Defending the indefensible

A word of advice to Nauru: As the wise man famously said, ‘if you find yourself trapped at the bottom of a very deep hole, the first thing to do is stop digging.’

A word of advice to Australia: Stop handing Nauru the shovel.

In all honesty, it’s hard to muster the enthusiasm required to express an adequate level of outrage following the discovery that the government of Nauru were requiring Digicel, the country’s only ISP, to block access to Facebook. Initially, the blockage was denied, then described as a technical problem. Then, days later, the Prime Minister went on the record stating that it was an attempt to protect the island’s predominantly Christian population from the scourge of pornography.

Then a human rights worker stated that she had been told that the request to block Facebook originated from Australian authorities.

If her reasoning is to be accepted, then cutting off Facebook and social media was never aimed at Nauru’s indigenous population. It was designed to silence security staff and to stop inmates from discussing the pros and cons of accepting exile in Cambodia with people in the outside world.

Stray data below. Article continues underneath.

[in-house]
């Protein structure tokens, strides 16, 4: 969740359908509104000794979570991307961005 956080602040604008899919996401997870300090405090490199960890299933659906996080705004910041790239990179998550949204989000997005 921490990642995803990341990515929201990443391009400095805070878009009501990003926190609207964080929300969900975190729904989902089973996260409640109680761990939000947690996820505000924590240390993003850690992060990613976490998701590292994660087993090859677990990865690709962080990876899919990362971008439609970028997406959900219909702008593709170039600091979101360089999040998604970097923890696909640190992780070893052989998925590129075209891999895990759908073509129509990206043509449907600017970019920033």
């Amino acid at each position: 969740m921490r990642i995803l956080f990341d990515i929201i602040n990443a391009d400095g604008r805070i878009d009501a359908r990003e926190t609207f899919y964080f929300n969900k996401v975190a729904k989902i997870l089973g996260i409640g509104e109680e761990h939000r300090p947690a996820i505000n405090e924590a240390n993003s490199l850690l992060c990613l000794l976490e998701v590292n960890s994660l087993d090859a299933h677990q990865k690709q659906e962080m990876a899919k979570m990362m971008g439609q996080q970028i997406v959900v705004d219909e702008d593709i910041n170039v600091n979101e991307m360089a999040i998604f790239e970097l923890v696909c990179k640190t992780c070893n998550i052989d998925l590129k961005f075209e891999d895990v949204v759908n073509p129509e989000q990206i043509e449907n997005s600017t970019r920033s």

The dismantling of Nauruan democracy is merely a side-effect of Australia’s failed policy.

As they witness the country’s lurching egress from democracy and social harmony, many Nauruans in public and private life must be asking themselves, ‘how did it ever come to this?’ Cutting off conversation and quashing dissent is simply not the Pacific way of doing things.

Managing this policy can only be a thankless task for those who carry its burden, but the fact remains that the world is watching with increasing incredulity as it slips further and further down that proverbial muddy hillside.

The only way out of this is to talk. To face up to the realities of the situation, to come back to the Pacific way, and to hash things out until there’s nothing more to be said. The lid will not stay on the pot, no matter what measures people may be willing to consider. As painful as the prospect may be, it is better to front up to the situation now than to allow it to fester any longer.